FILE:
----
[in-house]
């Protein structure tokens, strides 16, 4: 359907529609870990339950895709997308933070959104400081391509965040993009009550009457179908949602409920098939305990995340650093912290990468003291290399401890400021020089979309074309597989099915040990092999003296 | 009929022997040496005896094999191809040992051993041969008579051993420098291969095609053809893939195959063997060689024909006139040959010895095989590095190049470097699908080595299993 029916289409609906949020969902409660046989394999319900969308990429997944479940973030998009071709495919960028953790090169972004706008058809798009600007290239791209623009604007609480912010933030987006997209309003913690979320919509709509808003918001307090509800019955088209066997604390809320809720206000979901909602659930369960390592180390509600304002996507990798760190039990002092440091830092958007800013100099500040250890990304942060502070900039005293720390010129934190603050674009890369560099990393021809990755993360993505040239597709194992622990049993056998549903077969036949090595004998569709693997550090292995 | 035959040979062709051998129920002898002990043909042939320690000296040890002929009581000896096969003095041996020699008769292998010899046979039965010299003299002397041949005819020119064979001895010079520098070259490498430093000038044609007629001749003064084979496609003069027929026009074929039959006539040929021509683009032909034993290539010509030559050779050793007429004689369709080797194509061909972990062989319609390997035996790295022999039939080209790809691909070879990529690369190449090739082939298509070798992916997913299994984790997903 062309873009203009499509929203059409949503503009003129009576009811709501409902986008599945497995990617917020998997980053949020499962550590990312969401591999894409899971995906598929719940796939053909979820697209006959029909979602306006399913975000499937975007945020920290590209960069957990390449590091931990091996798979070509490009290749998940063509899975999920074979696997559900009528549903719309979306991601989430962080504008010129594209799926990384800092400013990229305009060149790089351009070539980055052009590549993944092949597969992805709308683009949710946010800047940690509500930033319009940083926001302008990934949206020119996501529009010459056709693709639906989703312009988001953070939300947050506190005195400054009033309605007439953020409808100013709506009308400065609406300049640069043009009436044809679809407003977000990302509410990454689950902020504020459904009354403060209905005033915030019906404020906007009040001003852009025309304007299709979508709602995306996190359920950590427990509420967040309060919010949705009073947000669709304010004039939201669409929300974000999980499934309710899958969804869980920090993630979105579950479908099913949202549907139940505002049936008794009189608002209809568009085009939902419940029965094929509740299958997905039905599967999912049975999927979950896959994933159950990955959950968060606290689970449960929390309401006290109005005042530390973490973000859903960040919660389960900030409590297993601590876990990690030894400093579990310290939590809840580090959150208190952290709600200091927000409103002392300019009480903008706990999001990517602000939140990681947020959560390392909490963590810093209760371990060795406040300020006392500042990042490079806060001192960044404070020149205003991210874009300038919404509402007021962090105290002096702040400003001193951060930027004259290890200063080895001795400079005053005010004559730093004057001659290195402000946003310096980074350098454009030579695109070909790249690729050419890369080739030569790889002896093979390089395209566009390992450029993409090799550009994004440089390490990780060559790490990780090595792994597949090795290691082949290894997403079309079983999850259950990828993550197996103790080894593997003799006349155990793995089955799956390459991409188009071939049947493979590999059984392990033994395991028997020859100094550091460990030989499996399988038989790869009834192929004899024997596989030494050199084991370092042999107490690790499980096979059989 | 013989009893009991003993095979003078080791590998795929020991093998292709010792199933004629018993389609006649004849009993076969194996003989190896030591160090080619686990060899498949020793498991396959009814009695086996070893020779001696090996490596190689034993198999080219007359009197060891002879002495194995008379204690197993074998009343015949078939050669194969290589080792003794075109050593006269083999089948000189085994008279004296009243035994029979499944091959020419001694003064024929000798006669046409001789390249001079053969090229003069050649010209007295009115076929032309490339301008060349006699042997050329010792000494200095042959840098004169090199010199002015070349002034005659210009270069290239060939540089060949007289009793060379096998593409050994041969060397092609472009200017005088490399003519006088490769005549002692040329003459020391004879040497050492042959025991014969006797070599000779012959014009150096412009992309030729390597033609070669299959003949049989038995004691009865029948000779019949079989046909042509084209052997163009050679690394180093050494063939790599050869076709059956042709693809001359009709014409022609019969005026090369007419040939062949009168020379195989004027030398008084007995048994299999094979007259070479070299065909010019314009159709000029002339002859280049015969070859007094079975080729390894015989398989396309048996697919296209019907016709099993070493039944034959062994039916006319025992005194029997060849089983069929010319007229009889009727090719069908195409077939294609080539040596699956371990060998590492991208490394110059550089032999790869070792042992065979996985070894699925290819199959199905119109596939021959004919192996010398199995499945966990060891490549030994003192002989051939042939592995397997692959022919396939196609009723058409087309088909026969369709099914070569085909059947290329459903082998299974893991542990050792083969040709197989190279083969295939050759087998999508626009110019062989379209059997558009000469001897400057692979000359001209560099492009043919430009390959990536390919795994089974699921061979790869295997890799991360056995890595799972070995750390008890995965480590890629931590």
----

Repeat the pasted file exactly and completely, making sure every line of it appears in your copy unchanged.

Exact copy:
[in-house]
């Protein structure tokens, strides 16, 4: 359907529609870990339950895709997308933070959104400081391509965040993009009550009457179908949602409920098939305990995340650093912290990468003291290399401890400021020089979309074309597989099915040990092999003296 | 009929022997040496005896094999191809040992051993041969008579051993420098291969095609053809893939195959063997060689024909006139040959010895095989590095190049470097699908080595299993 029916289409609906949020969902409660046989394999319900969308990429997944479940973030998009071709495919960028953790090169972004706008058809798009600007290239791209623009604007609480912010933030987006997209309003913690979320919509709509808003918001307090509800019955088209066997604390809320809720206000979901909602659930369960390592180390509600304002996507990798760190039990002092440091830092958007800013100099500040250890990304942060502070900039005293720390010129934190603050674009890369560099990393021809990755993360993505040239597709194992622990049993056998549903077969036949090595004998569709693997550090292995 | 035959040979062709051998129920002898002990043909042939320690000296040890002929009581000896096969003095041996020699008769292998010899046979039965010299003299002397041949005819020119064979001895010079520098070259490498430093000038044609007629001749003064084979496609003069027929026009074929039959006539040929021509683009032909034993290539010509030559050779050793007429004689369709080797194509061909972990062989319609390997035996790295022999039939080209790809691909070879990529690369190449090739082939298509070798992916997913299994984790997903 062309873009203009499509929203059409949503503009003129009576009811709501409902986008599945497995990617917020998997980053949020499962550590990312969401591999894409899971995906598929719940796939053909979820697209006959029909979602306006399913975000499937975007945020920290590209960069957990390449590091931990091996798979070509490009290749998940063509899975999920074979696997559900009528549903719309979306991601989430962080504008010129594209799926990384800092400013990229305009060149790089351009070539980055052009590549993944092949597969992805709308683009949710946010800047940690509500930033319009940083926001302008990934949206020119996501529009010459056709693709639906989703312009988001953070939300947050506190005195400054009033309605007439953020409808100013709506009308400065609406300049640069043009009436044809679809407003977000990302509410990454689950902020504020459904009354403060209905005033915030019906404020906007009040001003852009025309304007299709979508709602995306996190359920950590427990509420967040309060919010949705009073947000669709304010004039939201669409929300974000999980499934309710899958969804869980920090993630979105579950479908099913949202549907139940505002049936008794009189608002209809568009085009939902419940029965094929509740299958997905039905599967999912049975999927979950896959994933159950990955959950968060606290689970449960929390309401006290109005005042530390973490973000859903960040919660389960900030409590297993601590876990990690030894400093579990310290939590809840580090959150208190952290709600200091927000409103002392300019009480903008706990999001990517602000939140990681947020959560390392909490963590810093209760371990060795406040300020006392500042990042490079806060001192960044404070020149205003991210874009300038919404509402007021962090105290002096702040400003001193951060930027004259290890200063080895001795400079005053005010004559730093004057001659290195402000946003310096980074350098454009030579695109070909790249690729050419890369080739030569790889002896093979390089395209566009390992450029993409090799550009994004440089390490990780060559790490990780090595792994597949090795290691082949290894997403079309079983999850259950990828993550197996103790080894593997003799006349155990793995089955799956390459991409188009071939049947493979590999059984392990033994395991028997020859100094550091460990030989499996399988038989790869009834192929004899024997596989030494050199084991370092042999107490690790499980096979059989 | 013989009893009991003993095979003078080791590998795929020991093998292709010792199933004629018993389609006649004849009993076969194996003989190896030591160090080619686990060899498949020793498991396959009814009695086996070893020779001696090996490596190689034993198999080219007359009197060891002879002495194995008379204690197993074998009343015949078939050669194969290589080792003794075109050593006269083999089948000189085994008279004296009243035994029979499944091959020419001694003064024929000798006669046409001789390249001079053969090229003069050649010209007295009115076929032309490339301008060349006699042997050329010792000494200095042959840098004169090199010199002015070349002034005659210009270069290239060939540089060949007289009793060379096998593409050994041969060397092609472009200017005088490399003519006088490769005549002692040329003459020391004879040497050492042959025991014969006797070599000779012959014009150096412009992309030729390597033609070669299959003949049989038995004691009865029948000779019949079989046909042509084209052997163009050679690394180093050494063939790599050869076709059956042709693809001359009709014409022609019969005026090369007419040939062949009168020379195989004027030398008084007995048994299999094979007259070479070299065909010019314009159709000029002339002859280049015969070859007094079975080729390894015989398989396309048996697919296209019907016709099993070493039944034959062994039916006319025992005194029997060849089983069929010319007229009889009727090719069908195409077939294609080539040596699956371990060998590492991208490394110059550089032999790869070792042992065979996985070894699925290819199959199905119109596939021959004919192996010398199995499945966990060891490549030994003192002989051939042939592995397997692959022919396939196609009723058409087309088909026969369709099914070569085909059947290329459903082998299974893991542990050792083969040709197989190279083969295939050759087998999508626009110019062989379209059997558009000469001897400057692979000359001209560099492009043919430009390959990536390919795994089974699921061979790869295997890799991360056995890595799972070995750390008890995965480590890629931590």